So today is June 7th, which just so happens to be the day that Tony Hsieh’s Delivering Happiness goes up for sale on Amazon and wherever books are sold. (Zappos CEO’s book goes up on Amazon – so meta!)
Part of the have-a-blog, get-a-book deal is that we all write something about Delivering Happiness on today, the day of the book’s launch, and that we make it honest. I’ve already posted my first reaction to DH, but here’s the follow-up that’s been brewing in my head ever since.
Delivering Happiness is plenty cheesy. Like I said before, it’s not your most esoteric business writing – It’s anything but – But now that I’ve had time to ferment this limited vision of Tony Hsieh in my head, I see a fair degree of arrogance and savvy manipulation that just comes with the territory of publishing such an internally focused piece of PR.
Hsieh was a raver. Not to say I haven’t been to a handful of raves, but he highlights this activity in his life to make him seem off-the-cuff, a new-aged hippie touting the PLUR mantra. A boss guy with more relatable bravado than the Mr. Burns stereotype. He sounds soooo cool for going to raves and listening to some blonde tell him what a beautiful thing he’s created in his swank, expensive SF bachelor pad. His outright dismissal of grammar in the beginning of the book is not just a way to level with his readers and say “Look, I’m not the business school snob other CEOs are,” but it’s also a display of his own awareness of his influence. “I’m Tony Hsieh. I’m writing a book, and I don’t have to stick to the rules.”
This is not to say that DH is bad. It’s still my type of business reading – recounting practice rather than just dispensing top-level theory – but I think it should be recognized as an obvious attempt in changing company cultures. All while being branded as a Zappos method.
Hsieh, while casual and generally open with Zappos’ story, says very little to point out these motives. Me pointing them out may sound like a disgruntled anti-marketing pundit not letting big stars shine, but I think this layer of intention is often dismissed by the general public. I’m sure Hsieh wants DH to come off as the anti-marketing book for branding a business, and his tone is a pretty good distraction from what should be somewhat obvious purposes. (He rarely cites people’s last names, for instance. Buddy-buddy.) His voice is so much just that guy who sits across the table from you telling stories with decent zeal that the basic fact is discreetly masked: This thing was written to push Zappos’ pin deeper into the map.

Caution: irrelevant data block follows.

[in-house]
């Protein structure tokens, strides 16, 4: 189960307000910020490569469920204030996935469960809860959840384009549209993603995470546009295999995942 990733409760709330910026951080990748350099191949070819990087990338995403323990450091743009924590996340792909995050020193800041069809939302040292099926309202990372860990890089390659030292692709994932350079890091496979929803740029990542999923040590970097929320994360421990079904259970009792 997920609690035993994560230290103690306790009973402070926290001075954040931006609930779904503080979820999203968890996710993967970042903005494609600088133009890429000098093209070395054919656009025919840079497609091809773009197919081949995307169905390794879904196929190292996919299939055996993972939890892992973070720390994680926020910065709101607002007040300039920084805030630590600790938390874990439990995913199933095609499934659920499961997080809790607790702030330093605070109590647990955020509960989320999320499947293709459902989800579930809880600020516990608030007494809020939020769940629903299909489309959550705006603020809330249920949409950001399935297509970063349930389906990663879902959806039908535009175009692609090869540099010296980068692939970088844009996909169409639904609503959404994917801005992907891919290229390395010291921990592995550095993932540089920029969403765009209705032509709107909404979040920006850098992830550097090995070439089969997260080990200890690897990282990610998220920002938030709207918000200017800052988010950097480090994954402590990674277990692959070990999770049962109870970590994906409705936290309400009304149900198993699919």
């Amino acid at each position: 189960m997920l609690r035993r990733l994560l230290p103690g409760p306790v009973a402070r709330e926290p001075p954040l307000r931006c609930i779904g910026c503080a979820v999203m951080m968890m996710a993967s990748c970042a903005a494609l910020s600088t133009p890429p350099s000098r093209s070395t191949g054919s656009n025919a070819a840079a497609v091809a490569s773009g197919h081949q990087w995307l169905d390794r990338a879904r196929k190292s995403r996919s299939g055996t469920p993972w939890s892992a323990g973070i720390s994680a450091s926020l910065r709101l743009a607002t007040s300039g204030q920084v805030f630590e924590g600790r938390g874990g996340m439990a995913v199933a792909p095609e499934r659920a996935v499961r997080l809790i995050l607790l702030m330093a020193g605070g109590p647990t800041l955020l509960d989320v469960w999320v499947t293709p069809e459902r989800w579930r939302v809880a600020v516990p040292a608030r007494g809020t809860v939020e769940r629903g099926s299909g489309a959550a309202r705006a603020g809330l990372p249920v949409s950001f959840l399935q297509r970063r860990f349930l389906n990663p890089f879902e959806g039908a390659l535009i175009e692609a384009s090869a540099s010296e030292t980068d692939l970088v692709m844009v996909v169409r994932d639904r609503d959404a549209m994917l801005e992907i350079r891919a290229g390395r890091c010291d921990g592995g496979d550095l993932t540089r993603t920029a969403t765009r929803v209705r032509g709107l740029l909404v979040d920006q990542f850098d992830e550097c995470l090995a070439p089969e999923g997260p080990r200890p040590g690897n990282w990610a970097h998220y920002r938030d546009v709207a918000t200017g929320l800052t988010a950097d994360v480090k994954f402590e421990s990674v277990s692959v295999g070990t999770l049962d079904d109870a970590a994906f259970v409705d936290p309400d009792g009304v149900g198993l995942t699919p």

I still generally liked DH, though the grain of salt in my mind continues to roll and grow as more time passes since I closed the book. Overall, I think the message and the spirit is worth it. I’m hoping it’ll get a lot of companies to change how they operate in a time where job insecurity looms in the zeitgeist of any work environment. When big corporations are letting go of thousands of employees at a time, something becomes very attractive about smaller organizations. Startup-sized companies take on employees knowing fully well that they may just be looking for something else. If your employees are filling their positions “in the meantime,” then you may as well make their jobs as delightful as possible. (And maybe they won’t see their roles as so transitory anymore.)
I agree with Hsieh that it’s really impressive how much innovation one group can come up with when you open communication and build as much of a rapport as possible throughout the ranks. Zappos’ approach, its commitment to customer service, is possibly the easiest application of this theory. Your employees are your internal customers, and if you listen to their ideas about improving customer service, it’ll be close to the kind of treatment they’d want from their own company: open communication in the office led to unparalleled responsiveness to Zappos’ customer support phone lines.
It’s the most basic mirroring: company practices | customer relations
There’s a lot of insight that went into that choice of direction, even though it seems so simple. Companies have been running so differently for decades that we’ve completely forgotten that things could be so open. If it takes Tony Hsieh’s voice to revolutionize the way people run their businesses, then so be it. Just keep in mind the book celebrates Zappos, a company, a large stable of people – not just yer unknown pal Tony – and it sure as Hell wouldn’t exist if it wasn’t for some marketing savvy and public relations budget.